My question is about 'writing experience' and how that helps you in the game of getting published.
I understand that for an unknown writer to be picked up by a publisher their work would have to be brilliant, or they would just have to send their manuscript to the right place at the right time (i.e. they're lucky). But there are thousands of submissions each year that are just 'very good' which means, although they may be publishing worthy, they may not necessarily be picked up. Some suggestions to help writers in the 'very good' range are to get short stories or articles published, win writing competitions etc.
My passion is in writing novels where I have the time and word count to develop a character and present their journey to my heart's content. I struggle to write a good short story and I don't believe this is where my talent lies. However, I would be more than happy to pursue this if it does indeed help in the long run. Therefore my question is this: in your opinion, are agents or publishers really likely to give an unknown writer more of a chance if their query letter shows they have published some short stories or won one of the many random competitions?
In short: no. At least, I don't discount writers if they haven't had short stories published or had short stories win competitions. Short stories can be a very good discipline if they appeal to you - the same way that writing poetry can be a very good discipline for writing novels if poetry is your thang - but I'm struggling to think of the last writer I took on who had written any short stories at all ... Word search ... Search fail.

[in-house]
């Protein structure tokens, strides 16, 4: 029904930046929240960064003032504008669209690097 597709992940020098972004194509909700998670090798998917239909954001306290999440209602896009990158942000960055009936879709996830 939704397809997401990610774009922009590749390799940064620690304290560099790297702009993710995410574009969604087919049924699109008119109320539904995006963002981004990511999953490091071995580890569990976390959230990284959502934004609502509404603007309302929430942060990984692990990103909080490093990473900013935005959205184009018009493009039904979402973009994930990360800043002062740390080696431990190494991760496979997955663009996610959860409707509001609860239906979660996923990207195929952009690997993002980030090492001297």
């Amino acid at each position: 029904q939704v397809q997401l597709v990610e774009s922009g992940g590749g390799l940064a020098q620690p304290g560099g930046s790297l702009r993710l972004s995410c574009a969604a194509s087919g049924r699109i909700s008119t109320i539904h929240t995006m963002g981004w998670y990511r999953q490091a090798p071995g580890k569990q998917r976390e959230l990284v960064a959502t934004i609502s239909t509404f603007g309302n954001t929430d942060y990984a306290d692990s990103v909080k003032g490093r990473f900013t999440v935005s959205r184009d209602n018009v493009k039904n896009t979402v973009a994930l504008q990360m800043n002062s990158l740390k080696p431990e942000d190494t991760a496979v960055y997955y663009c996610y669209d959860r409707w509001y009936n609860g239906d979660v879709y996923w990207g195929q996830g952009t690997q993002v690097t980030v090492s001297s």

If novels are what you love writing, then stick to what you love. You may never get published - statistically, most novelists won't - but I can guarantee this: you will never ever get published if you don't love the form you're writing in. If you start writing short stories because you think they'll be helpful and your heart's not really in it, it will show in your writing. If you write a screenplay because you think it'd be cool but the screenplay form is something you really struggle with, it will show in your writing.
So stick to the novels. Maybe enter them in some comps; maybe apply for the odd development program or mentorship. That stuff does look good in your bio simply because it shows that you enjoy the writing process. And don't forget to have fun.